We are committed to reducing our adverse effect on the environment. Therefore, VOPO has created Trading Carbon. An expedition specific competition that neutralises the emissions from air, land & sea travel by supporting projects that have a positive social and environmental impact.

What is Offsetting?

Even though current forms of transport can be incredibly convenient and it allows us to visit some of the world's most remote and beautiful places, it is also responsible for releasing greenhouse gases. Proven to have negative effects on the health of humans and the natural environment.

Because of this, we have calculated the fuel emissions for each route and vessel taken during the expedition in an attempt to equalise our impact. The projects we support help empower and create positive environmental and social change in the world.

All of the carbon offsetting projects are verified. Meaning, they meet strict international standards that certify the validity of the projects. These initiatives ultimately help mitigate the negative effects from travel.

offset projects

We support these offset projects through out our Impact Adventures.



1. electric garbage

Generating sustainable energy from wastewater in Thailand

The Kornburi Wastewater Treatment Project is located at a tapioca starch processing plant in the Kornburi District of Northern Thailand. 

Biogas from wastewater is captured and burned to generate electricity and heat that powers the factory, preventing approximately 39,000 tonnes of greenhouse gases each year.



2. capture the wind

Producing clean energy from wind for rural regions in Taiwan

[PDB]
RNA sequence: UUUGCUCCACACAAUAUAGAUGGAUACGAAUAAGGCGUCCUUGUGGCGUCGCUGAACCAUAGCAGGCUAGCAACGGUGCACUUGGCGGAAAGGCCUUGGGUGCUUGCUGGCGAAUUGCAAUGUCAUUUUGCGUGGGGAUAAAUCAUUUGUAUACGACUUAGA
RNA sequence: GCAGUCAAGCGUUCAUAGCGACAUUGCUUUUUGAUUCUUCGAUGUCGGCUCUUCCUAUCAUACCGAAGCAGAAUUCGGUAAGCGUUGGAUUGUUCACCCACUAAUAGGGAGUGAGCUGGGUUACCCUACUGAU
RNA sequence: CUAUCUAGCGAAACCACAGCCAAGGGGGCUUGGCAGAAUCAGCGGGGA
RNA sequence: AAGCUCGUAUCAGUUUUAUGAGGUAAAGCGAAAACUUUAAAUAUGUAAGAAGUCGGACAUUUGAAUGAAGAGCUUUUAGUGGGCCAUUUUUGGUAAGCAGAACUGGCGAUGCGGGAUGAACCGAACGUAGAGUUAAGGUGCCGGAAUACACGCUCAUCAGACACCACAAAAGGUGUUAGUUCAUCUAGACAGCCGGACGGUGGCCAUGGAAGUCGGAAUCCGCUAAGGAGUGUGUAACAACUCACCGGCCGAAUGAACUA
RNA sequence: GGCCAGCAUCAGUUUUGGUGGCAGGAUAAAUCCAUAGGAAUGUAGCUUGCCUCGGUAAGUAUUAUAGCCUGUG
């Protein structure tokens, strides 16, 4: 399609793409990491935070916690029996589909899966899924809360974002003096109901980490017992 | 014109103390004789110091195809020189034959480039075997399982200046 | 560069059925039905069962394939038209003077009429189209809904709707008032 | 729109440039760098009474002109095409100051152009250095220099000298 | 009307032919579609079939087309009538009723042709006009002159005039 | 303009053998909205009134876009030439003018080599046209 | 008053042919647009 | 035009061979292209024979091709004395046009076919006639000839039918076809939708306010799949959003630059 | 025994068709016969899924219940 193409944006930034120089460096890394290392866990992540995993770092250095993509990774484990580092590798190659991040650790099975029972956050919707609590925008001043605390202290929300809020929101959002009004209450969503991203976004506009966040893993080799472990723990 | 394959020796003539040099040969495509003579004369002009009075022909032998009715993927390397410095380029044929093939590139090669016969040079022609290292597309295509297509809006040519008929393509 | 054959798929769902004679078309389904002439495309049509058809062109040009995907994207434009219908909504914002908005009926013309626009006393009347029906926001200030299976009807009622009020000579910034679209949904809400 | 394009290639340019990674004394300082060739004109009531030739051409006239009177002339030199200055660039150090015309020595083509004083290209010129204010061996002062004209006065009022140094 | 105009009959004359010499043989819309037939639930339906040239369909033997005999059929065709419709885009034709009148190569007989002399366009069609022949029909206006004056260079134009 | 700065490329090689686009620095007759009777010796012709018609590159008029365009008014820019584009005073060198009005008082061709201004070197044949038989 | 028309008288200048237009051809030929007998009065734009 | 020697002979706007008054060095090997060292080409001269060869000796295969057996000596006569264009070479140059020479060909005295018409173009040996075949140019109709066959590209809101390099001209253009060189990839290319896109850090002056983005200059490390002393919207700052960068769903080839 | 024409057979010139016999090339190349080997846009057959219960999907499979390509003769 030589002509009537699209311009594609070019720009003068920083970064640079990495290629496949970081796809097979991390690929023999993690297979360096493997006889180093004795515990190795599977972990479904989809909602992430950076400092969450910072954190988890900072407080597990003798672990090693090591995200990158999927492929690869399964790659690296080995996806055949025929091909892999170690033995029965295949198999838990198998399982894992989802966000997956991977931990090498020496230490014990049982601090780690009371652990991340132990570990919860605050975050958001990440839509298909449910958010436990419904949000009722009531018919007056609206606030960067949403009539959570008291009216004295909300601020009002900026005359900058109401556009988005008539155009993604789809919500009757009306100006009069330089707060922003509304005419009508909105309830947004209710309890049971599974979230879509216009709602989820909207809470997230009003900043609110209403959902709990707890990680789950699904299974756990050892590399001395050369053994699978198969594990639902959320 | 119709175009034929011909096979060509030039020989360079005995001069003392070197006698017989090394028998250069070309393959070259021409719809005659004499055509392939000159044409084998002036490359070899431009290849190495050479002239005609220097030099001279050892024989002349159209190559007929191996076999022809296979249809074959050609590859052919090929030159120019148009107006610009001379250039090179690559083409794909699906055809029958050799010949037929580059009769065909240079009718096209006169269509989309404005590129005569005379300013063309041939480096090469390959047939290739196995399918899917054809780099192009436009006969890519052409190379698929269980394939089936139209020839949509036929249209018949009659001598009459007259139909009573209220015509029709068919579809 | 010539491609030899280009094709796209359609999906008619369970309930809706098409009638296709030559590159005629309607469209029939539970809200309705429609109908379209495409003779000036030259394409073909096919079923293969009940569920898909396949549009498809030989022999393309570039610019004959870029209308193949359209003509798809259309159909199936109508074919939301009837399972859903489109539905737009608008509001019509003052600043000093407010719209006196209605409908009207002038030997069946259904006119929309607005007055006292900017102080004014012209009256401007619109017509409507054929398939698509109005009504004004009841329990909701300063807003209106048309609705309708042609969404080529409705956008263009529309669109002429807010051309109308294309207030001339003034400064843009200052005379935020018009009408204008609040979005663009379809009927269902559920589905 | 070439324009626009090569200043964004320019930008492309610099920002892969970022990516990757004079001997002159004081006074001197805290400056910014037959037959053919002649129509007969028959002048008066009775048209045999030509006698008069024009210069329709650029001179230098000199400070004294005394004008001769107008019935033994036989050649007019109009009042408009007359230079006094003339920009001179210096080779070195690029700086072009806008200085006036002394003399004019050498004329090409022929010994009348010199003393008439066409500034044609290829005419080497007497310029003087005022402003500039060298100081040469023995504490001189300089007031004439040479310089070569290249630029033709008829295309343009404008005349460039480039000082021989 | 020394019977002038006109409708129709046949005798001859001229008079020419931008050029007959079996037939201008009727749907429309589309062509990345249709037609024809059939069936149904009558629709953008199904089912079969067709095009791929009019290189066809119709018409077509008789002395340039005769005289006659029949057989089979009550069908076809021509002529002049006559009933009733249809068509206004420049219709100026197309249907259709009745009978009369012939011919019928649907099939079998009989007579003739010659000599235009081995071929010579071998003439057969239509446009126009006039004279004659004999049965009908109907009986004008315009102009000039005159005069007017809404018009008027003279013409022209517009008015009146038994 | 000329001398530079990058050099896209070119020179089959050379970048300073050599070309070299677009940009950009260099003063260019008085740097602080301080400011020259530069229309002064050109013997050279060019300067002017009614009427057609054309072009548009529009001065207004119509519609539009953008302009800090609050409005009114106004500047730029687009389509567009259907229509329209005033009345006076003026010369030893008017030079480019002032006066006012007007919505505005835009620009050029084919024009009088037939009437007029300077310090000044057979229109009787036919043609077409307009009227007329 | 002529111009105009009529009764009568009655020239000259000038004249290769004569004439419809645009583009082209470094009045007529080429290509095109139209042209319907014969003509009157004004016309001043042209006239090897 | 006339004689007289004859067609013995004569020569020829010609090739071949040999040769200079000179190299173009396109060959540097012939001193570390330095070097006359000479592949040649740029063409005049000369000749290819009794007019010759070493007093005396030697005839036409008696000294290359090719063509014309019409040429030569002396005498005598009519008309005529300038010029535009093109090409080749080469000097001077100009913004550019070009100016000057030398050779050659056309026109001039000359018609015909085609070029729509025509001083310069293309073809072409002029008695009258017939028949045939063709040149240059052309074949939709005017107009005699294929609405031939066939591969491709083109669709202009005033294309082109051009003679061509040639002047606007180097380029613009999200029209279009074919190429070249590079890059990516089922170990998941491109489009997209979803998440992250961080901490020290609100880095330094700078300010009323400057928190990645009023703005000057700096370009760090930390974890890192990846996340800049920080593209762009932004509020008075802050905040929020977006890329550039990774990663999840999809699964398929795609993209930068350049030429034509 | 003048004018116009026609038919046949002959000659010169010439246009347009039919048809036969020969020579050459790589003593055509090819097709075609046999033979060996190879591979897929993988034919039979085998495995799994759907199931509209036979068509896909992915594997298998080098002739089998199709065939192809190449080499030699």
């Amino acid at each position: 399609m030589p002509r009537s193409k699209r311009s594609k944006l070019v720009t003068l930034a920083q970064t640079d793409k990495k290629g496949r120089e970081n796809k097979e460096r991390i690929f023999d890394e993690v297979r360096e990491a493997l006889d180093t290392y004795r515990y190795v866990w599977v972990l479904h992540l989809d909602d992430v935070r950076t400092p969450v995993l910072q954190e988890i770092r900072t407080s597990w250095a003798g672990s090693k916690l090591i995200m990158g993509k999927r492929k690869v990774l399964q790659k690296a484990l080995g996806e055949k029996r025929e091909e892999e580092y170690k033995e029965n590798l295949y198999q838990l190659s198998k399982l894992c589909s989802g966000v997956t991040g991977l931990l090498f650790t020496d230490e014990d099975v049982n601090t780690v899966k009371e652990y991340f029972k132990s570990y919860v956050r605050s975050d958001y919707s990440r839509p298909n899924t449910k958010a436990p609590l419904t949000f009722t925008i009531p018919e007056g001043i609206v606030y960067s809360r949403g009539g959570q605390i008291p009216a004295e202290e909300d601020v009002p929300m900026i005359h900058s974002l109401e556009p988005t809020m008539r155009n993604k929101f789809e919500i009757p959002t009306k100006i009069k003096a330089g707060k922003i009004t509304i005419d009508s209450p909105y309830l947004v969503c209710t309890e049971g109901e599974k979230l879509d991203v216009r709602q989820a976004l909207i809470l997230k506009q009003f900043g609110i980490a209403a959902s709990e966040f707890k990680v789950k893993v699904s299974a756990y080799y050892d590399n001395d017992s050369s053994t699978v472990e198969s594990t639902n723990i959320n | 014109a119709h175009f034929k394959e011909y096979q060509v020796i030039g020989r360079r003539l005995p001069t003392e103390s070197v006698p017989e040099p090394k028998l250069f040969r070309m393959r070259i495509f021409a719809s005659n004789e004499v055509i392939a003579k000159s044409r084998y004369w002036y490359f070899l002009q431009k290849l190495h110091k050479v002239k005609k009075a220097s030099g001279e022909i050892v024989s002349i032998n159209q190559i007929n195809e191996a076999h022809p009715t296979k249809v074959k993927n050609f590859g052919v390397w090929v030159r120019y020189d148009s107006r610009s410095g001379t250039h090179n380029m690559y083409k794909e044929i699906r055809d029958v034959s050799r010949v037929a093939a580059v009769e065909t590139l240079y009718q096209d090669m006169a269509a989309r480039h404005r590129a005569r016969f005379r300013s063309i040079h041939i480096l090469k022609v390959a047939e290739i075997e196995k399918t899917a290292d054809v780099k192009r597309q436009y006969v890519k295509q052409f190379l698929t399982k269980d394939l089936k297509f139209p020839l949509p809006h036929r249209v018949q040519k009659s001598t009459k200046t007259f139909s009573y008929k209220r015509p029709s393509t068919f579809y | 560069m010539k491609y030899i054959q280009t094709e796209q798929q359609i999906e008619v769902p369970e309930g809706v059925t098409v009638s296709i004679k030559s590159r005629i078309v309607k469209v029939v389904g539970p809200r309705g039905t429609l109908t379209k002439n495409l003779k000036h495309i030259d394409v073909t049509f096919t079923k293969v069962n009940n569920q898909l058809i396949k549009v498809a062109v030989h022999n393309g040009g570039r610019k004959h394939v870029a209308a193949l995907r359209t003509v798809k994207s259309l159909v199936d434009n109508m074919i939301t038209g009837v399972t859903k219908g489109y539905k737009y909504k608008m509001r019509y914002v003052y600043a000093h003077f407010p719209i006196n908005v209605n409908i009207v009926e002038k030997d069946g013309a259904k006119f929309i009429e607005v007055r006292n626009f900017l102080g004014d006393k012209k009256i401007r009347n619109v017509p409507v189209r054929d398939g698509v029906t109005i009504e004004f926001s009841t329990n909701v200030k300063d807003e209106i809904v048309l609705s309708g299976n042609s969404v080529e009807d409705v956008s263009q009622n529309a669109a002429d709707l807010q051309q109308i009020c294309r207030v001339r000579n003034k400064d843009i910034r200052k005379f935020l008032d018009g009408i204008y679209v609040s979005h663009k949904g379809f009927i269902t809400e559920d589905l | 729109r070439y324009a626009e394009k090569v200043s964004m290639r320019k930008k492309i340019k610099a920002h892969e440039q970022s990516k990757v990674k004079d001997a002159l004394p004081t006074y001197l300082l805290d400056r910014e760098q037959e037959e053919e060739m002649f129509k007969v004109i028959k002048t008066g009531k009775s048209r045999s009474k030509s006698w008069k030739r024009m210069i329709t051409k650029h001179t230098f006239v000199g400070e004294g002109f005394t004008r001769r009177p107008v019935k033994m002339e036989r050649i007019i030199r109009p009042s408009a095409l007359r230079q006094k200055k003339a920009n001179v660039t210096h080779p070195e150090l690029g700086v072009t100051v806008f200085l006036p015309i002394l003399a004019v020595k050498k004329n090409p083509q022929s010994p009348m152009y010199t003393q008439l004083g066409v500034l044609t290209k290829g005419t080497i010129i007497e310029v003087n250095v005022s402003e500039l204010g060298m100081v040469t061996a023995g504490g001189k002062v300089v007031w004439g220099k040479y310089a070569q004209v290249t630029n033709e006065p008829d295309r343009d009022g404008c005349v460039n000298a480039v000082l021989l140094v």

Even though the country has such a long and windy coastline, Taiwan is still heavily reliant on fossil fuels.Over 75% of the country's total installed electricity capacity runs on fossil fuels. 

The Changbin and Taichung Wind Farm project harnesses Taiwan's abundant wind energy along the its coastline. It generates over 300,000 MWh of clean electricity from 65 wind turbines for more than 86,300 households annually.


3. river energy

Creating dam-free hydro power in Indonesia

This micro hydro power plant makes use of the natural flow of water to generate sustainable power for the island of Sulawesi, without the need for a retaining dam. 

The project utilises the natural fall of water between the upper Moaat lake and the lower Iloloy lake to generate low impact sustainable energy. The hydro plant has an installed capacity of 3 MW only, making it heavily dependent on additional funding from carbon revenues.


The calculations

This is an example from our Negros Island Expedition.

Step 1

Mapping the routes: Once we knew our participant’s points of origin, we estimate the total travel distance for each type of transport and vessels. 

  1. Point of Origin - Manila (air)
  2. Manila - Bacalod (air)
  3. Bacalod - Bulata (land)
  4. Bulata - Danjugan Island (sea)
  5. Danjugan Island - Bulata (sea)
  6. Bulata - Dumaguete (land)
  7. Dumaguete - Manila (air)
  8. Manila to Point - Origin (air)

Step 2

Selecting the vessel types: Vessel types used on each route were selected. 

  • International flights: A320, A332 & A343 (average)
  • Domestic flights: A320, 32A, 738, 739, 772 (average)
  • Land transfer: Class I, Class II, Class III (average)
  • Sea transfer: Outrigger boat single cylinder diesel motor (local paraw)

Step 3